The great thing about the contribution of tourism and the agri-food sector is that they both have a strong regional and rural footprint, and both have a strong domestic value-added content.

In other words, the inputs into both sectors are very much domestic, both are labour intensive and leakages are not significant.

All in all, Ireland now finds itself in a very strong place and the sense of optimism and enthusiasm is very real and very positive.

Regardless of one’s views on the recent referendum, the sense of enthusiasm and optimism it has generated amongst young people, in particular, is a joy to behold.

Socially, Ireland is now becoming a very progressive and outward looking country and this just serves to feed into the very positive trends on the economic front.

It is good to be Irish at the moment and it would be nice to see an optimistic narrative swamping the negative narrative that has been so prevalent over the past decade.

Ireland is moving forward, and long may it continue.

ITALY’S HUGE DEBT PUZZLE

This article appeared in Irish Examiner 1st June 2018

Following the momentous global political dislocation in 2016 that resulted in the election of Donald Trump and the UK vote to leave the EU, there was a lot of concern about the European political calendar coming into 2017.

Elections were upcoming in the Netherlands, France, and Germany, and the fear was that the anti-establishment trend could be replicated in those countries, with negative implications for the future stability of the eurozone.

Notwithstanding some weakening of Angela Merkel’s position in Germany, all three elections basically turned out reasonably good.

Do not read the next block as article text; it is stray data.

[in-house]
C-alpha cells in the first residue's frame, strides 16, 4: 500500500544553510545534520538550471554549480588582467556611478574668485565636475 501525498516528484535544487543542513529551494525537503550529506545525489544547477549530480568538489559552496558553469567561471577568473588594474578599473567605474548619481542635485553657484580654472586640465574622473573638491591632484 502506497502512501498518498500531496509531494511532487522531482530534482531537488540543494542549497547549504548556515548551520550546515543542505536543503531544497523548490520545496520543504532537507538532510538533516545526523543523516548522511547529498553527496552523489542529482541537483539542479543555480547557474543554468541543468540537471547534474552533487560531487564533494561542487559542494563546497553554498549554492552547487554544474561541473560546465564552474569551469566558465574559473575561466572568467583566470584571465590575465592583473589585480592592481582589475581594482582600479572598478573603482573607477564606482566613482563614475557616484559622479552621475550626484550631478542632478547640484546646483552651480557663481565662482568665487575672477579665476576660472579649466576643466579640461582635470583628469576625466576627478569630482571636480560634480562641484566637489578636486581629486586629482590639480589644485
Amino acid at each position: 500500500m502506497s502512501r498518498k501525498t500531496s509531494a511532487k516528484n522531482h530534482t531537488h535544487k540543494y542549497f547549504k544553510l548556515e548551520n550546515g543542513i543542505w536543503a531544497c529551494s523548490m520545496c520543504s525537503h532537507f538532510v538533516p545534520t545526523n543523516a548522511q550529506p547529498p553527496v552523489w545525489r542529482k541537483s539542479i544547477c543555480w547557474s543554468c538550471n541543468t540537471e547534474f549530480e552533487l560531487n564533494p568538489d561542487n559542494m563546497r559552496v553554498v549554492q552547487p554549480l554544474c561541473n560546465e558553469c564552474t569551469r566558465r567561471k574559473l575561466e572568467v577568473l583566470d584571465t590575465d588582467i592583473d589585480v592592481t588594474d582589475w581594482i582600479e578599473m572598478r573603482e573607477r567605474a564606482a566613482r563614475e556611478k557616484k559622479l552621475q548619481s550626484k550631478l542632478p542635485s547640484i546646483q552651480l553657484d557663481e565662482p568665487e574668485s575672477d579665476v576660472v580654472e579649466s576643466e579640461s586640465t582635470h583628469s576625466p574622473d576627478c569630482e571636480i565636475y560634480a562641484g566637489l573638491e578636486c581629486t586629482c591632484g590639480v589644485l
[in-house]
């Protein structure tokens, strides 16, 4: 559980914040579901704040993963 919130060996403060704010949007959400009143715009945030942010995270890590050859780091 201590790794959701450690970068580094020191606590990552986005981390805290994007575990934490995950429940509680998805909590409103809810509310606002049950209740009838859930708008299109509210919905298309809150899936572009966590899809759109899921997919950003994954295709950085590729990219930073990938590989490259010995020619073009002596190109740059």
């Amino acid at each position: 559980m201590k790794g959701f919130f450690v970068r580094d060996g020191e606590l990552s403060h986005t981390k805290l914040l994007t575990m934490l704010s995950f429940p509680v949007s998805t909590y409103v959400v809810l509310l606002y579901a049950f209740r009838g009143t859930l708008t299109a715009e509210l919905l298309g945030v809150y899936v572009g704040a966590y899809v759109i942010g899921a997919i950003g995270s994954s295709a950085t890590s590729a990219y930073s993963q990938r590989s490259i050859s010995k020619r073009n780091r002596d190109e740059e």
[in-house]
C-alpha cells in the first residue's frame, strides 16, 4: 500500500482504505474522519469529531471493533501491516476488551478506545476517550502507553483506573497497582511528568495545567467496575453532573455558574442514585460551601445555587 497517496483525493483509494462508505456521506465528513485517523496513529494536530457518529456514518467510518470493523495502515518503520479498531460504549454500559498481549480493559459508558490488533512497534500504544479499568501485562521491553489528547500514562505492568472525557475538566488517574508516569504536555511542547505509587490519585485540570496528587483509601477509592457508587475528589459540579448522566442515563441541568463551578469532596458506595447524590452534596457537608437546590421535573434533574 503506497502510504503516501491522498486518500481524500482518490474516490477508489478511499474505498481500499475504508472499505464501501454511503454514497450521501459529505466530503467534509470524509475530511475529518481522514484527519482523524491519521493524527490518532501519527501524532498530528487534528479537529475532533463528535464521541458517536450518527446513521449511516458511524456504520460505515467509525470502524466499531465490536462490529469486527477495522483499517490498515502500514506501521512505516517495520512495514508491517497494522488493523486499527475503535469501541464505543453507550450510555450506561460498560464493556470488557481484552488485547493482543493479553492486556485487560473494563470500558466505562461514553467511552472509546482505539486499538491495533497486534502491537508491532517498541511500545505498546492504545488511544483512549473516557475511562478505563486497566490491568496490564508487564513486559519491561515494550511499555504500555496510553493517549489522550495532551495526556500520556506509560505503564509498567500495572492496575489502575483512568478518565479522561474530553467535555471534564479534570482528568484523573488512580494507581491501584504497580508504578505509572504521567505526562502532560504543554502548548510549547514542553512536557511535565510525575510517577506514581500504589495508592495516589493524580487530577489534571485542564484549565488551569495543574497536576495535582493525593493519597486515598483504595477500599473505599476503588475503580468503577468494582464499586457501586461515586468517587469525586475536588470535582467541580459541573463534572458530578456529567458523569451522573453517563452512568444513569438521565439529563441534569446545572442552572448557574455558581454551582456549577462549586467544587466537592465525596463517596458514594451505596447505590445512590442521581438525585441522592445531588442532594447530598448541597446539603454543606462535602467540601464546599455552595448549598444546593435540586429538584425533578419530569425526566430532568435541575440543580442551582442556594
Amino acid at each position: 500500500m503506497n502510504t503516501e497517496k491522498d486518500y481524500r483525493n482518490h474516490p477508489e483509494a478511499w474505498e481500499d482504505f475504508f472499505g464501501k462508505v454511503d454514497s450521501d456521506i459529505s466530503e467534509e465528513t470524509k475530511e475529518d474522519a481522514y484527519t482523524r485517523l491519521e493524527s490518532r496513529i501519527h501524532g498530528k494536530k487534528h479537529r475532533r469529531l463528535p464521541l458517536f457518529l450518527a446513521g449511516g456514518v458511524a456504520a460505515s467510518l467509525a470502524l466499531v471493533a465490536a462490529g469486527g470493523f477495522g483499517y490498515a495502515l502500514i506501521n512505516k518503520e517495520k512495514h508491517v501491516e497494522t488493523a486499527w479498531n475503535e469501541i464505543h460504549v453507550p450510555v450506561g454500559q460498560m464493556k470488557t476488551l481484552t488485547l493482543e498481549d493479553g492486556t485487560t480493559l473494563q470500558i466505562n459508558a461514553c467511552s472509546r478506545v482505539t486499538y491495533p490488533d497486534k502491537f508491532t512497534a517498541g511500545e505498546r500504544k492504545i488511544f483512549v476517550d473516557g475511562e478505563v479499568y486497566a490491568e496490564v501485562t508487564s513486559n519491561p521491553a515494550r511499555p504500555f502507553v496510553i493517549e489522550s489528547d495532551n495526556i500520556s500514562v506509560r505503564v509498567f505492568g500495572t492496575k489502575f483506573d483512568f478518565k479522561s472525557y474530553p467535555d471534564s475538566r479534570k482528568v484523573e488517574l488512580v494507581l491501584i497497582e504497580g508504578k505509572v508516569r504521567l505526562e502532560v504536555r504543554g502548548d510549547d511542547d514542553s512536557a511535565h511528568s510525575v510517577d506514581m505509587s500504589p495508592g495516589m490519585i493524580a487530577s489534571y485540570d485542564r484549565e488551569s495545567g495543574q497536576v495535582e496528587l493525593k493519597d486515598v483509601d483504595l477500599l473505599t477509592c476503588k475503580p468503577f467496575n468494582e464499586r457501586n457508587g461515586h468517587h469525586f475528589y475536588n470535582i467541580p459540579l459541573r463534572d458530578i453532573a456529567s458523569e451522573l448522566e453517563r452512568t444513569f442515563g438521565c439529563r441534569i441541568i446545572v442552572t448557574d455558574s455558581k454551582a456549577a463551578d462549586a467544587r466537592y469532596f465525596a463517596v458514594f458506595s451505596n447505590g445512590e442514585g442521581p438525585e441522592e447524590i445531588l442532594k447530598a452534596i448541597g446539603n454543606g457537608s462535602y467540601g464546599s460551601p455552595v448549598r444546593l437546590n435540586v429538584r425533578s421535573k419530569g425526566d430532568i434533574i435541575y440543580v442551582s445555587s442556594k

On top of this, the eurozone growth performance in 2017 turned out to be relatively stellar and suddenly all of the long-term doubts about the stability of the monetary union faded into distant memory.

However, over the past few weeks we have come back down to earth with a bang.

Coming into 2018, the markets and the rest of us knew there was going to be an election in Italy in March and we knew that the anti- establishment parties were performing pretty strongly in the opinion polls.

Although we all knew this, we weren’t terribly worried and the typical reaction in the markets was a shrug of the shoulders, an attitude of ‘what else would you expect from Italy?’ and a view that, as always, Italy would muddle through, as would the rest of us.

Over the past week, the Italian situation is threatening to turn into another outright crisis for the eurozone. Italy is a significant player in the eurozone and is the third largest economy.

However, its growth performance over the past couple of decades has been abysmal. It currently has an unemployment rate of 11% and at the end of 2017, its government debt-to-GDP ratio stood at 131.8%, which compares to around 68% in Ireland, and a eurozone average of 86.7%.

The European Commission has been extremely concerned about Italy for some time. Not surprisingly, the euro has come under considerable pressure, Italian bond yields have gone up, and equity markets have been given another reason to become nervous and volatile.

One positive is that the latest bout of uncertainty will just serve to postpone further the change in interest rate policy from the ECB and the weaker euro will help Irish exporters.